Klinovaja, Jelena. Spin orbit interaction and Majorana fermions in carbon nanotubes and Rashba nanowires. 2013, PhD Thesis, University of Basel, Faculty of Science.

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Abstract
Spin physics plays a fundamental role in many fields of modern condensed matter,
notably for spintronics and spinbased quantum computation. At the heart of this lies
the spin orbit interaction (SOI), a relativistic effect that is responsible for many fascinating
phenomena discovered recently, such as topological insulators, Majorana fermions, spin
effects in strongly correlated materials and in optical lattices. The main focus of this
PhD work is on spin phenomena and, in particular, on the microscopic origin of SOI in
graphene nanostructures and on phenomena connected to it.
The last decades have seen remarkable experimental progress in fabrication of high
purity carbon nanotubes (CNTs). Similar developments have taken place in the field
of graphene. This progress paved the way to use carbonbased materials for spinbased
effects that are fundamental both for quantum information processing and spintronics.
One goal in spintronics is the control of spin by electric fields or gates since this is fast
and local, and thus much superior over magnetic field control of spins. The key to such
electric control is spin orbit interaction, as it couples charge and spin degrees of freedom.
We have studied SOI effects in carbon nanotubes and other carbonbased materials.
The theory we have developed allowed us to explain several experiments on SOI in CNT
quantum dots. Moreover, we have proposed a more efficient spinmanipulation in quantum
dots by means of e.g. electron dipole spin resonance (EDSR). The SOI also opens up new
possibilities for striking effects such as helical modes, modes which transport opposite
spins in opposite directions, and Majorana Fermions (MFs), particles that are their own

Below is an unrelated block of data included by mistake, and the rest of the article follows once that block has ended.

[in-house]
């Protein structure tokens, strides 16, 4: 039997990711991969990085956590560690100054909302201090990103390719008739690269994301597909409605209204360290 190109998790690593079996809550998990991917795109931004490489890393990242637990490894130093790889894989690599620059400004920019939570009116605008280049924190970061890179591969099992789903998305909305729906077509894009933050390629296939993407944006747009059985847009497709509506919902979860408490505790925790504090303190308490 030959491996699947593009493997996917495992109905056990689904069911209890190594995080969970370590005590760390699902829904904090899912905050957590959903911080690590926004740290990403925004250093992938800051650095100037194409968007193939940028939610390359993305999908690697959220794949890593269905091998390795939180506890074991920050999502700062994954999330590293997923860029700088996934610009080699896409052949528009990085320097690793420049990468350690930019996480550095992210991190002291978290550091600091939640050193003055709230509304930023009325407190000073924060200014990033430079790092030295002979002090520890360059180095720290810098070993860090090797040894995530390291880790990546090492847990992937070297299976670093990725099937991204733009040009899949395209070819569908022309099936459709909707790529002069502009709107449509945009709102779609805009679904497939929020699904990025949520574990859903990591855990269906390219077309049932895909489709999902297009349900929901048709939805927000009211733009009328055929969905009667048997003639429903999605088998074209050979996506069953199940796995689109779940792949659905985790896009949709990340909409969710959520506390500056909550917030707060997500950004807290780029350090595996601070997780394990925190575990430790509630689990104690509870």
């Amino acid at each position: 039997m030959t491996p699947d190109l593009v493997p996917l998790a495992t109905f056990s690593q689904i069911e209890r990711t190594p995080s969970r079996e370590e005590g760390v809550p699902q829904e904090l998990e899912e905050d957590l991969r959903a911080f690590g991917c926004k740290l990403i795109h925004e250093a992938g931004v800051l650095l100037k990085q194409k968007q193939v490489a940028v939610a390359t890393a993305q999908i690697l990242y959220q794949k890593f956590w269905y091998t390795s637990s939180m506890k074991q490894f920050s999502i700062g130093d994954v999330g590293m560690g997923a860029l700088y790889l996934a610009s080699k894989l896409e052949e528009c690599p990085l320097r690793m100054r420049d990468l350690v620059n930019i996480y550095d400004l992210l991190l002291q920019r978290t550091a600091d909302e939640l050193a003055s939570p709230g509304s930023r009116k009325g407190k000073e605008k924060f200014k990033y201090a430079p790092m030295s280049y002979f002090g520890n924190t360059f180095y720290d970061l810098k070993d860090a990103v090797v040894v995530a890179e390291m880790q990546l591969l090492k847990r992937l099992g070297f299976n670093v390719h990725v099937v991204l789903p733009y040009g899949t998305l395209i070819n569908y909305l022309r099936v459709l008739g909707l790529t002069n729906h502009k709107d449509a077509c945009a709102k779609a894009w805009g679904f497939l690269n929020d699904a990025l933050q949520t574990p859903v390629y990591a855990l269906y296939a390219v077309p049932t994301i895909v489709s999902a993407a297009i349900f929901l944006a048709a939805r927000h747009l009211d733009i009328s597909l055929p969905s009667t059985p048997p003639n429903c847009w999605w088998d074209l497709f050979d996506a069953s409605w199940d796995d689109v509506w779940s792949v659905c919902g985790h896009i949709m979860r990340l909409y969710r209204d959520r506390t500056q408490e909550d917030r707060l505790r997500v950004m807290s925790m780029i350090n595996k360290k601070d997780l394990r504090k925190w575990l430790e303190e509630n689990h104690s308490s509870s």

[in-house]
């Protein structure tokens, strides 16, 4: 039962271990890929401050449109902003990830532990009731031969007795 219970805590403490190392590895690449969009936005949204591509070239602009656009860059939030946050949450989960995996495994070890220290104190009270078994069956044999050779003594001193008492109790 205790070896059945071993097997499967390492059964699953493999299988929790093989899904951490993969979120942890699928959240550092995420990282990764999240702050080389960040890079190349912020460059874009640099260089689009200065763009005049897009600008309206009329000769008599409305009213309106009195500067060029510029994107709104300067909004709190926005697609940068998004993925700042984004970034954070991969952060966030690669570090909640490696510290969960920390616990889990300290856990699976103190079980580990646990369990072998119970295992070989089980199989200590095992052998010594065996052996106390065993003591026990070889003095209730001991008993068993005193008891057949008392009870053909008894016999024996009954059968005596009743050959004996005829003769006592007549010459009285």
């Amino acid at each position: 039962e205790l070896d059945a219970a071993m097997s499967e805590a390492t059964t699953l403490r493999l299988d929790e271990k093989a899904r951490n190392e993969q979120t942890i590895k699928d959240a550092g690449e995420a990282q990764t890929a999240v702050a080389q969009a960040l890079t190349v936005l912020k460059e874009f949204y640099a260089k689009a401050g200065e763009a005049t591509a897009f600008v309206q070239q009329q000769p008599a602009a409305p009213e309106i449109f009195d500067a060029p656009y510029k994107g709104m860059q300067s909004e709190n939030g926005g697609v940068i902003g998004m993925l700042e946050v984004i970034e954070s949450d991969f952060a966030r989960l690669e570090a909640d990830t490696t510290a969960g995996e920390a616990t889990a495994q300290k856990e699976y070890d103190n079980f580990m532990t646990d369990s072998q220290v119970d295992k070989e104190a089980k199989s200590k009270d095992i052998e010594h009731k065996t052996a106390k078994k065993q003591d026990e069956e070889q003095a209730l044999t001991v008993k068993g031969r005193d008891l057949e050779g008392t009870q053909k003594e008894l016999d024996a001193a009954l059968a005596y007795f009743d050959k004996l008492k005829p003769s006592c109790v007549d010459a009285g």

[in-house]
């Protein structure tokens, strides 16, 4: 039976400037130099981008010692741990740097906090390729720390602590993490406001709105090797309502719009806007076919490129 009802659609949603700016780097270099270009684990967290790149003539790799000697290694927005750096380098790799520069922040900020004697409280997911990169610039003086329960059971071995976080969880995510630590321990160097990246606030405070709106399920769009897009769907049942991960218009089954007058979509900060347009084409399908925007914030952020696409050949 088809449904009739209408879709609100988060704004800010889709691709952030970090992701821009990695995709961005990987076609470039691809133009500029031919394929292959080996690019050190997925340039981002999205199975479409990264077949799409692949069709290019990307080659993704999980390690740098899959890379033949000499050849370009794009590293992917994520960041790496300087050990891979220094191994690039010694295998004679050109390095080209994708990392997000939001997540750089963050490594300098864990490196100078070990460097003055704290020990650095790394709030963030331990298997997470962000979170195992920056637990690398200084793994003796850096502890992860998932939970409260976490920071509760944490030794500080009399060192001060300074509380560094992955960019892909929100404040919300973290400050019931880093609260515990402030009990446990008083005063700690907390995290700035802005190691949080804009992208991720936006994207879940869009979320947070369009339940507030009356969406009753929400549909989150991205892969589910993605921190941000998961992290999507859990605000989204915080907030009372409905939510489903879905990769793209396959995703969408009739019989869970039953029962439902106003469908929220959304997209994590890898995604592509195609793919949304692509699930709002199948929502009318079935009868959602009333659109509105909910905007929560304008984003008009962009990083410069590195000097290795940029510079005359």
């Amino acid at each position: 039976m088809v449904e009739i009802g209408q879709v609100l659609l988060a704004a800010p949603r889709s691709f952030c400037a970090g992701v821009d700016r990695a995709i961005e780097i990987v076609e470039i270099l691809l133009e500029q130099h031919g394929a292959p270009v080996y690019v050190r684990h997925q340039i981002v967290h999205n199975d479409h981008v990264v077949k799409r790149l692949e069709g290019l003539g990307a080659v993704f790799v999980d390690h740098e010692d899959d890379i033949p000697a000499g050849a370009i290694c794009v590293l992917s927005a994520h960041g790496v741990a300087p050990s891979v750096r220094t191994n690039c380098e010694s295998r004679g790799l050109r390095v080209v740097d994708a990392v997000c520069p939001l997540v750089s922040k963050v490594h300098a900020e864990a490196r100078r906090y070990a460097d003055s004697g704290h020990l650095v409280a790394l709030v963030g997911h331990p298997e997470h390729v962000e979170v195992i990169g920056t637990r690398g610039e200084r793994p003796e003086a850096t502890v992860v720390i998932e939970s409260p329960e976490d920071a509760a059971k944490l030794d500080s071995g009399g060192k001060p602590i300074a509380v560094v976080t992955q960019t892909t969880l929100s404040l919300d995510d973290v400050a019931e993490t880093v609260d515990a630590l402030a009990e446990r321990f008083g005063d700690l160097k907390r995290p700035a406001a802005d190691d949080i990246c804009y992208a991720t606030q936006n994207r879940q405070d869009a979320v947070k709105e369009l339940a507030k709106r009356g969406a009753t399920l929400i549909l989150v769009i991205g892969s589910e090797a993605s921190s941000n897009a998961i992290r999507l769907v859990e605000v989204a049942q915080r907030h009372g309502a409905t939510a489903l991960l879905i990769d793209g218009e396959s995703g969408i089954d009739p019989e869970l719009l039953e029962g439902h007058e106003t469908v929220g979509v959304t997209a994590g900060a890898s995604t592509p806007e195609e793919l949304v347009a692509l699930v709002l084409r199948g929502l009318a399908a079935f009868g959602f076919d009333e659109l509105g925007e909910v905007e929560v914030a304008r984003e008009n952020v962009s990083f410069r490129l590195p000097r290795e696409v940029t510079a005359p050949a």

antiparticles, in carbon nanotubes, single and bilayer graphene.
Majorana fermions in semiconducting nanowires have attracted wide attention over
the past years, partially due to their nonAbelian statistics, which is of great interest
for topological quantum computation. In our work, we have studied the wavefunction
structure and shown that the various MF wavefunctions have different localization lengths
in real space and interference between them leads to pronounced oscillations of the MF
probability density, which can serve as a signature of MFs in experiments. In the case of a
transparent normalsuperconducting junction, the MF leaks out from the superconducting
into the normal section of the wire and is delocalized over the entire normal section. The
interplay between a uniform and a spatially periodic magnetic fields in Rashba nanowires
leads to a competition of phases with two topological gaps closing and reopening, resulting
in unexpected reentrance behavior. Besides the topological phase with localized Majorana
fermions (MFs) we find new phases characterized by fractionally charged fermion (FF)
bound states of JackiwRebbi type. The system can be fully gapped by the magnetic fields
alone, giving rise to FFs that transmute into MFs upon turning on superconductivity.
Spin orbit interaction is also of a great use for the manipulation of spin states in
quantum dots. For example, we have developed a scheme for implementing the CNOT
gate over qubits encoded in a pair of electron spins in a double quantum dot. The scheme
is based on exchange and spin orbit interactions and on local gradients in Zeeman fields.
The switching times for the proposed CNOT gate can be as fast as a few nanoseconds for
realistic parameter values in GaAs semiconductors.
Spinorbit interaction is not the only interesting hallmark of spin physics. Another
quantity of interest is the spin susceptibility, which is connected to the Rudermann
KittelKasuyaYosida (RKKY) interaction  indirect exchange interaction between spins
over relatively large distances mediated by itinerant carriers, determines the magnetic
properties of the system. Moreover, it can provide a mechanism for manipulation of spin
over larger distances. This is of great interest for the field of spin qubits in order to build
scalable quantum computing architectures. We have studied RKKY interaction in CNTs
and graphene nanoribbons in the presence of both spin orbit interactions and magnetic
fields. In metallic CNTs the RKKY interaction depends strongly on the sublattice and,
at the Dirac point, is purely ferromagnetic (antiferromagnetic) for the localized spins on
the same (different) sublattice, whereas in semiconducting CNTs the spin susceptibility
depends only weakly on the sublattice and is dominantly ferromagnetic. The spin orbit
interactions break the SU(2) spin symmetry of the system, leading to an anisotropic
RKKY interaction of Ising and MoryiaDzyaloshinsky form, besides the usual isotropic
Heisenberg interaction. Quite remarkably, parameter regimes could be identified that
show strong anisotropies. This opens the door for magnetism in these lowdimensional
carbon systems that can be controlled by electric fields.
notably for spintronics and spinbased quantum computation. At the heart of this lies